Hauser brings versatility to big man role


Photo by Meredith Gillespie

Freshman Sam Hauser was the 2015-16 Wisconsin Gatorade Player of the Year.

Standing at 6-foot-7, forward Sam Hauser is hard to miss. The freshman from Stevens Point, Wisconsin, is Marquette’s third tallest player and is expected to take over at the power forward position — eventually. Despite his size, he’s listed as a guard.

Hauser was confident in his abilities to not only play down low and fight for positioning as post player, but also to spot up and rely on his 3-point shot.

“For the most part in practice I have been playing a stretch four, but at times I might have to play the wing position, which I am comfortable with, too,” Hauser said. “I’ll be ready to do anything and whatever it takes to get on the floor and help our team win.”

“Sam gives us a little something different,” Marquette head coach Steve Wojciechowski said. “He is between 6-foot-7 and 6-foot-8, 220 pounds. And while he is not a post player, per se, he has the size where he can play, especially in the college game, a post position.”

Hauser, the 2015-’16 Wisconsin Gatorade Player of the Year, came to Marquette averaging 18.2 points per game and 9.1 rebounds per game, near double-double numbers. He’s received high praise from local media pundits, who say his game resembles that of Marquette great Steve Novak.

Jumping in mid-interview, freshman point guard Markus Howard agreed and went so far as to exclaim, “Sam is Steve Novak Jr. I think he’s got a little bit of ‘Shake ‘n Bake’ in his game. Marquette fans will see it. It’s coming out this year and I’m letting you know.”

Hauser said that he is already adjusting to the speed of college basketball as opposed to high school.

“Coming into college, it was fast at first just because it was a new level,” Hauser said. “However, I’ve already noticed that it is slowing down for me and things that I may have missed before, I’ve been able to see. I think part of that is having a really good basketball IQ and being mature and letting the game come to me.”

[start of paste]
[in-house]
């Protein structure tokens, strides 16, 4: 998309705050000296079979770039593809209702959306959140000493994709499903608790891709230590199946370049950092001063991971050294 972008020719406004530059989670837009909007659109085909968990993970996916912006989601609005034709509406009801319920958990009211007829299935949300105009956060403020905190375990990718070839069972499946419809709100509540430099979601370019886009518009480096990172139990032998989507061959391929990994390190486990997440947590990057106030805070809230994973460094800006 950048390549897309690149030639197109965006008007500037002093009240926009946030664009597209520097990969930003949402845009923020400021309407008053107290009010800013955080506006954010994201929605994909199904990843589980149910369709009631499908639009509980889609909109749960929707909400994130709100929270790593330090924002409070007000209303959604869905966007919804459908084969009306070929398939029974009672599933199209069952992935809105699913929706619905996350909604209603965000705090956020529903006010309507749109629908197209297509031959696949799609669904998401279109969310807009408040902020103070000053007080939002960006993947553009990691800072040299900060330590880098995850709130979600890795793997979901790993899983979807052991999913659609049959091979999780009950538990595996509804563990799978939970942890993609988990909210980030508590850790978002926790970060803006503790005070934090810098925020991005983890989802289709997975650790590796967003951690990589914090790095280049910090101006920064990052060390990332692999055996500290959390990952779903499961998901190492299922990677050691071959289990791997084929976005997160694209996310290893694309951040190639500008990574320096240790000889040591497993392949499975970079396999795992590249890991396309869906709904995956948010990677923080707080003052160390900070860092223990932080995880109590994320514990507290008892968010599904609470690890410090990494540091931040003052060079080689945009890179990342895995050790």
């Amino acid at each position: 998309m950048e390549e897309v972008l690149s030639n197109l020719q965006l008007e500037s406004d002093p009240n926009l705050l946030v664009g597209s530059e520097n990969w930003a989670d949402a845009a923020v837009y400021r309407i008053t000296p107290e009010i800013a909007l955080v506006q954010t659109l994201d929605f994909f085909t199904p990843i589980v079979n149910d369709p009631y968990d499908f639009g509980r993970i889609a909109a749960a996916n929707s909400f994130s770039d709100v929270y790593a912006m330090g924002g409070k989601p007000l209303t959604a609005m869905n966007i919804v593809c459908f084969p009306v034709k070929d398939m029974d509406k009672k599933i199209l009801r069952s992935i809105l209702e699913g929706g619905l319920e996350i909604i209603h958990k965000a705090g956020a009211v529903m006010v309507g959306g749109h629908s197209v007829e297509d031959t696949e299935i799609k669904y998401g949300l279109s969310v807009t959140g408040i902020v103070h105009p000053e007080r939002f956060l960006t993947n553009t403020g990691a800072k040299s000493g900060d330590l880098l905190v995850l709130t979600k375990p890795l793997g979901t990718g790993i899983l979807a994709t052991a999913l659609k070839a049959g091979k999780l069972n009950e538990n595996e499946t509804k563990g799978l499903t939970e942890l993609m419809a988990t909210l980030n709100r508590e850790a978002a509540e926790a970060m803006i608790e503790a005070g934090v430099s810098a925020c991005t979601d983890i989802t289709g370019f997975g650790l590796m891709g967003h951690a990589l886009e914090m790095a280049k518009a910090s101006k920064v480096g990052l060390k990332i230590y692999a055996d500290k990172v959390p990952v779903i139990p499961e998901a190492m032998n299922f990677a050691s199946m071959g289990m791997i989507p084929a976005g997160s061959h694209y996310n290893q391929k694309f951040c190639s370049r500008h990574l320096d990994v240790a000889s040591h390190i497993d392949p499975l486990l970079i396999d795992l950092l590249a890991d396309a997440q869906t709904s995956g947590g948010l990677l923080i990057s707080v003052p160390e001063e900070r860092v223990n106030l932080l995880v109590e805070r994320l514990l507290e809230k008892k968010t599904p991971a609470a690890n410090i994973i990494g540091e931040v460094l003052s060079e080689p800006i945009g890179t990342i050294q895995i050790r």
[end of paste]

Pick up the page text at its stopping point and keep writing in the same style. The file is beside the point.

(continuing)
Although the speed of practice has been an adjustment, the intensity has not been an issue in the early-going. Hauser is going up against Sandy Cohen III, Jajuan Johnson and fellow newcomer, Katin Reinhardt.

“Those guys have really helped me develop my game and we have nice competition between us,” Hauser said. “All those guys are wings which helps me get quicker and faster knowing that those are the types of players I am up against.”

“The physicality is a lot different. It’s just a whole other level from high school and college, and you really just have to stick your nose in there and not be afraid and not back down from them.”

Wojciechowski said at BIG EAST and Marquette Media Day that he expected Hauser to be a consistent part of the lineup this season.

“I think that Sam is going to play a lot,” Wojciechowski said. “He makes the game easy, especially for a young player. You know, it sounds simple, but most young players try to make the game as hard as it can be before they figure it out that making (the game) easier, they will be a better player.”

Although Hauser has been focusing on getting stronger and improving his game, another important aspect of his first season has been developing chemistry with the rest of his teammates.

“It’s been great so far, and we’ve all been gelling really well,” Hauser said. “We still have things to work on still, but for the most part so far, it has been pretty good. There is definitely a sense of chemistry already and it should be a good sign for the season.”

The player who helps him the most is his roommate, sophomore center Matt Heldt.

“Matt has really showed me around and has helped me get involved in things, and he really helped me get more comfortable on campus,” Hauser said. “He has also been a big help with my postgame and often times in practice, we are against one another fighting for rebounds and whatnot.”

With the amount of guards that Marquette will be using, Hauser’s presence will undoubtedly be felt within a few games of the season and into conference play. While this season will be a learning experience for him, Hauser will rely on his game and his previous experience of winning back-to-back WIAA state titles to help carry Marquette to their first NCAA Tournament since 2013.

“I am confident in my abilities and understand what it takes to win and so do a lot of the other guys on this team,” Hauser said. “Now that Madness is over, we are ready to go and want this season to get rolling. We know that we have the guys and chemistry to do well and I think now it is our time to prove it.”